UNDERSTANDING FOLLOW-UP & TREATMENT
If Human Papillomavirus (HPV) was detected in your cervical screening test sample, you require follow up to check that there are no problematic cells present in the cervix - this will involve a colposcopy procedure.
What is a colposcopy?
Colposcopy is like having a pap smear performed. It is a procedure done to magnify the view of the cervix to check for any cell abnormalities. This examination allows the doctor to inspect the cervix in greater detail to look for signs of abnormal cells growing. Colposcopy procedure is diagnostic (to view the changes in cervical and vaginal tissues) and treatment (to clear the HPV infection prone area) will be provided if needed.
Does a HPV positive result mean that I have cervical cancer?
No! Being positive for HPV does not mean that you have cervical cancer. HPV infection is a very common infection. While it is responsible for most, if not all, cervical cancer cases, most women who are infected with HPV will never develop cervical cancer. In fact, more than 70% of women who receive a positive test for HPV will eventually clear the infection and test negative again within two years. Of the remaining 30% who are HPV positive, most will eventually clear their infections.
If I am tested positive for HPV, is a follow up really necessary?
Yes, further examination (colposcopy) is usually advised. Keeping up to date on screening is important because your risk is higher than women who have a negative HPV test result. However, only a small fraction of women with persistent HPV will ever develop cervical cancer. Furthermore, with regular screening and prompt treatment, cervical cancer can be prevented.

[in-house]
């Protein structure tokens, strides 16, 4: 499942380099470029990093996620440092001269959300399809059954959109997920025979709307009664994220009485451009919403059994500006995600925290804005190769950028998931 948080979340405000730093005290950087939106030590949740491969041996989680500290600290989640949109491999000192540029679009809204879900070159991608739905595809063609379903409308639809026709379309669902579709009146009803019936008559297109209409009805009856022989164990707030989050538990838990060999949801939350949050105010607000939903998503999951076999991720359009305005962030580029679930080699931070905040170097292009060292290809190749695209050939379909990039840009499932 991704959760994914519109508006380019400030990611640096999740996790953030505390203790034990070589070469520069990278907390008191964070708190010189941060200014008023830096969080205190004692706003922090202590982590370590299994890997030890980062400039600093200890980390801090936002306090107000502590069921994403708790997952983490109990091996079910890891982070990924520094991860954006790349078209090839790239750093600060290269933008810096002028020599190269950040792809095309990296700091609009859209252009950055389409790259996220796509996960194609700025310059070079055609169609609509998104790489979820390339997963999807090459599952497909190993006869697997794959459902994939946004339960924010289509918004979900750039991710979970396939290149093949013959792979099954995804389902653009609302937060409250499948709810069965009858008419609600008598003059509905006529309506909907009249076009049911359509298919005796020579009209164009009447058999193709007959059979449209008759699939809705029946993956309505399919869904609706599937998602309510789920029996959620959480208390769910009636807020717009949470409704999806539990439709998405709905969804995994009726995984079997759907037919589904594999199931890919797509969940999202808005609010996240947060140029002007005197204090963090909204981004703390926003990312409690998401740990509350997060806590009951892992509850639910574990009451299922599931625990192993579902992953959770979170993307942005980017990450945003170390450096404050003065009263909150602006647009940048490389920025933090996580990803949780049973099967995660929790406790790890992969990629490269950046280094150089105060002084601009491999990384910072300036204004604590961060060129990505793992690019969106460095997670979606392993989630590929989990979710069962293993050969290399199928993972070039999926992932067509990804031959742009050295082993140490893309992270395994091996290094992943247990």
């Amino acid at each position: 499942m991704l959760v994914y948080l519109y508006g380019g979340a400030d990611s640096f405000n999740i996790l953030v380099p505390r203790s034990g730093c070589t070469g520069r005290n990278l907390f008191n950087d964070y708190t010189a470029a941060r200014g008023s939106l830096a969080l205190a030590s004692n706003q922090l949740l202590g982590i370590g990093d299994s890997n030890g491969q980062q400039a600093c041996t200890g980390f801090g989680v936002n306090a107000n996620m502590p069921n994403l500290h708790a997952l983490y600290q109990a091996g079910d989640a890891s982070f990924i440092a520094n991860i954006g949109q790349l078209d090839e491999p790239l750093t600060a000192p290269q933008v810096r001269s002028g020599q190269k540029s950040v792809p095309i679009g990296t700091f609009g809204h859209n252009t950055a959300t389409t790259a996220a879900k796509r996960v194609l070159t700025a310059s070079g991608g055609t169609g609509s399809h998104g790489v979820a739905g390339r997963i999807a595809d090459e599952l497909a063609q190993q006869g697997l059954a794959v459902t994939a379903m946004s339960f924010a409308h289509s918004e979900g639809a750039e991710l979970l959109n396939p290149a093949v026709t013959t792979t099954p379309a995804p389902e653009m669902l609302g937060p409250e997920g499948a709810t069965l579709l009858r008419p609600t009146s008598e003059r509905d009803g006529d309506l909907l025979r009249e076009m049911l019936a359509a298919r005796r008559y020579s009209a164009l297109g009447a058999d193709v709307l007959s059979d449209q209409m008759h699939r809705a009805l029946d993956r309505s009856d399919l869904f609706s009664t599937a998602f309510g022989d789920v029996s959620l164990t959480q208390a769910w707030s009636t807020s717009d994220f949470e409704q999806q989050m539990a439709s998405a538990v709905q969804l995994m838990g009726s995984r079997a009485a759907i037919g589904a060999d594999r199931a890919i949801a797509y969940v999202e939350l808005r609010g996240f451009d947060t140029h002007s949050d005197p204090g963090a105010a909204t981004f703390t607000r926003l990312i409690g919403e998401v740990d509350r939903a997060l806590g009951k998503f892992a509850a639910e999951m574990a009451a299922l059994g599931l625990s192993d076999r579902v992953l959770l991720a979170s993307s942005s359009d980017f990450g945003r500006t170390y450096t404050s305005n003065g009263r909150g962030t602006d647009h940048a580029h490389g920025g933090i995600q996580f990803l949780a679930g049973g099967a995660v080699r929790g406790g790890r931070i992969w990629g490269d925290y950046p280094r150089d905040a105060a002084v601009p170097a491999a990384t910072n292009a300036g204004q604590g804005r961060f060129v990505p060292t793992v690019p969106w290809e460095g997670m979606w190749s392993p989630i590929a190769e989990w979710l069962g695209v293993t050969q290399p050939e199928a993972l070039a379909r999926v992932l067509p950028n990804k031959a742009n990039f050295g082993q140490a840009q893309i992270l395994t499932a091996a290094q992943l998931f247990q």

What would happen if I don't go for the colposcopy procedure?
It all depends on your cervix. If there are abnormal cells present, then it could develop into cervical cancer. If there are no abnormal cells, then nothing will happen. But the only way to know what is going on in your cervix is to attend your colposcopy appointment.
How is the procedure performed?
As with a pelvic examination, you will lie on your back with your feet raised and placed on foot rests for support. A speculum will be used to hold apart the vaginal walls so that the inside of the vagina and the cervix can be seen. The colposcope is placed just outside the opening of your vagina. A mild solution will be applied to your cervix and vagina with a cotton swab or cotton ball. This liquid makes abnormal areas on the cervix easier to be seen. You may feel slight discomfort.
Image of a colposcopy procedure. From Google Images.
FREQUENTLY ASKED QUESTIONS
What happens if I get a positive HPV (HPV detected) test result?
Please call the number provided in your result SMS text for follow-up advice.
My recent pap smear is normal. Why am I getting an abnormal result for this test?
The HPV test is a very sensitive test to identify risk of developing abnormal changes on the cervix. A positive HPV test may occur in the absence of abnormal cells as yet.
Should I be worried?
No, a positive HPV test means that the test has detected the virus and that you should have further examination to examine your cervix using a special device called a colposcope. Almost always these changes are minor changes to the lining of the cervix and not anything serious (such as cervical cancer). Colposcopy is done as an outpatient procedure and takes only 10-15 minutes.
We would like to emphasize that HPV positive does not indicate cancer.
Please schedule a follow-up appointment by contacting the number provided
in your results SMS text for follow-up advice.